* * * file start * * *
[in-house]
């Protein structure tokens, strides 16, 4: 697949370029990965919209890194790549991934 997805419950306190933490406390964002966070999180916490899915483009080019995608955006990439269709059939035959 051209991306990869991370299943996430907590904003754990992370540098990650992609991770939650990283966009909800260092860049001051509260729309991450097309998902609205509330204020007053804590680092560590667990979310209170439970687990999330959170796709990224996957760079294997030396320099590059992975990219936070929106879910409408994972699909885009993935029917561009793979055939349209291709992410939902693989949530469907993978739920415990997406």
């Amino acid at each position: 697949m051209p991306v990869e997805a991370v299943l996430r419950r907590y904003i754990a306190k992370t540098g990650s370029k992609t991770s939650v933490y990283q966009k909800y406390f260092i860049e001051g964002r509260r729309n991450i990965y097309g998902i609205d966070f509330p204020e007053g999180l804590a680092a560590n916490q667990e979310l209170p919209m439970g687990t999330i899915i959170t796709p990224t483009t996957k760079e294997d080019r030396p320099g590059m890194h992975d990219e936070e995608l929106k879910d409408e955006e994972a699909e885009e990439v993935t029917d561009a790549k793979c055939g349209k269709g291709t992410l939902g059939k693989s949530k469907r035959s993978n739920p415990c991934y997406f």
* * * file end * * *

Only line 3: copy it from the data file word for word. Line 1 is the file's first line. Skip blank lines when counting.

């Amino acid at each position: 697949m051209p991306v990869e997805a991370v299943l996430r419950r907590y904003i754990a306190k992370t540098g990650s370029k992609t991770s939650v933490y990283q966009k909800y406390f260092i860049e001051g964002r509260r729309n991450i990965y097309g998902i609205d966070f509330p204020e007053g999180l804590a680092a560590n916490q667990e979310l209170p919209m439970g687990t999330i899915i959170t796709p990224t483009t996957k760079e294997d080019r030396p320099g590059m890194h992975d990219e936070e995608l929106k879910d409408e955006e994972a699909e885009e990439v993935t029917d561009a790549k793979c055939g349209k269709g291709t992410l939902g059939k693989s949530k469907r035959s993978n739920p415990c991934y997406f």